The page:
Evaluation of an experimental urodynamic platform to identify treatment effects: A randomized, placebo-controlled, crossover study in patients with overactive bladder - Abstract

Merck Research Laboratories, Rahway, New Jersey.


To evaluate a urodynamic platform designed to identify treatment effects in small numbers of patients after a short duration of treatment using a medication with known efficacy in overactive bladder (OAB).

Twenty women with OAB were randomized in a crossover study with 7-day treatment periods with either tolterodine 4 mg long-acting (LA) or placebo and 7-day washout. Patients underwent urodynamic study (UDS) at baseline, 4-hr post-dose on Day 1 (PD1) and 4 hr post-dose on Day 7 (PD7) in each treatment period. The primary endpoint was the change from baseline in volume at maximum cystometric capacity (MCC) at PD7. As a result of dosing errors, some patients allocated to tolterodine in Period 1 mistakenly received placebo on Day 7. The data from the time points at which patients were dosed incorrectly were excluded from the per protocol (PP) analysis.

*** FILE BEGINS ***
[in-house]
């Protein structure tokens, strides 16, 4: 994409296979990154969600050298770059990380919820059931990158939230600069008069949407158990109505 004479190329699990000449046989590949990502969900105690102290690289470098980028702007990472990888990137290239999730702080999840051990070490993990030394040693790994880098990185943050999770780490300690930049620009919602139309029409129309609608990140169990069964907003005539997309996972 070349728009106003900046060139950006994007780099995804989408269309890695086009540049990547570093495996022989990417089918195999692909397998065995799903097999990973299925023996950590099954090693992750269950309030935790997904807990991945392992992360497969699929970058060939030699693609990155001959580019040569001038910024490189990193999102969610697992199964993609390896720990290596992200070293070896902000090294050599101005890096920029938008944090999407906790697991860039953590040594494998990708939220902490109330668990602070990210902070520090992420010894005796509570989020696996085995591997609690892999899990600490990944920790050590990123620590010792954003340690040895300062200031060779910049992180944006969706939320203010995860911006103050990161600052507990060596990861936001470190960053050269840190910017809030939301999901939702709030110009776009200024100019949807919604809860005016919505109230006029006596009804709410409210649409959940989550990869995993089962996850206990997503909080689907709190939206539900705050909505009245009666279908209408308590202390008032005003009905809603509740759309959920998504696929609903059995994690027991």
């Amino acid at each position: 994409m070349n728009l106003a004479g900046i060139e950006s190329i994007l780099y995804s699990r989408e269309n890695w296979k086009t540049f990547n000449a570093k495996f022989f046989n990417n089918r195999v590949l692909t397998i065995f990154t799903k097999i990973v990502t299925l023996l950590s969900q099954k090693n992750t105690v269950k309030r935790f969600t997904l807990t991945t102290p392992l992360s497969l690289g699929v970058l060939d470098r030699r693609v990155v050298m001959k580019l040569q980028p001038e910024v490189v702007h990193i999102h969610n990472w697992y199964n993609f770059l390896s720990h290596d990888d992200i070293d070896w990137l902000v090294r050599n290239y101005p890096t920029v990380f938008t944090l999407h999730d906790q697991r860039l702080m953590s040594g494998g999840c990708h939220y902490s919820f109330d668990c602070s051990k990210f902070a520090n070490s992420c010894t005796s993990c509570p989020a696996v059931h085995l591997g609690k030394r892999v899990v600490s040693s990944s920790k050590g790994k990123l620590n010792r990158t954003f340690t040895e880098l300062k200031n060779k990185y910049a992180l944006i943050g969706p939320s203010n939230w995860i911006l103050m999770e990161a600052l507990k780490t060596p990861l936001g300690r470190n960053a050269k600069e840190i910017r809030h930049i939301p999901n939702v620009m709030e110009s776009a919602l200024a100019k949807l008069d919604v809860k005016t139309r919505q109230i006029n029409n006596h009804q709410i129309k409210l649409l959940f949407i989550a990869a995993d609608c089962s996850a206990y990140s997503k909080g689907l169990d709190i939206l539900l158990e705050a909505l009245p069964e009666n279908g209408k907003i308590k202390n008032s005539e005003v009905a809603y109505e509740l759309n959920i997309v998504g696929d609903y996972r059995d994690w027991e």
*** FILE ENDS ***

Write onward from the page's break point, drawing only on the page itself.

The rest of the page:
The PP and intent to treat (ITT) mean increase in volume at MCC on PD7 for tolterodine compared with placebo was 28.9% (P = 0.038, one-sided) and 23.2% (P = 0.008, one-sided), respectively. The PD7 mean increase in volume at first desire to void was 36.5% (P = 0.054, PP) and 40.3% (P = 0.008, ITT). No volume endpoint at PD1 was statistically significant. Of all the endpoints, MCC was the least variable.

This crossover design was able to detect a clinically meaningful and statistically significant treatment effect consistent with the previous reports of tolterodine. Despite multiple urodynamics per patient, the study was able to recruit quickly. This model is valuable for evaluating therapeutic effects for existing and novel treatments for OAB.

Written by:
Frenkl T, Railkar R, Shore N, Bailen J, Sutherland S, Burke J, Scott BB, Ruddy M, Beals C.   Are you the author?

Reference: Neurourol Urodyn. 2011 Sep 8. Epub ahead of print.
doi: 10.1002/nau.21094

PubMed Abstract
PMID: 21905086

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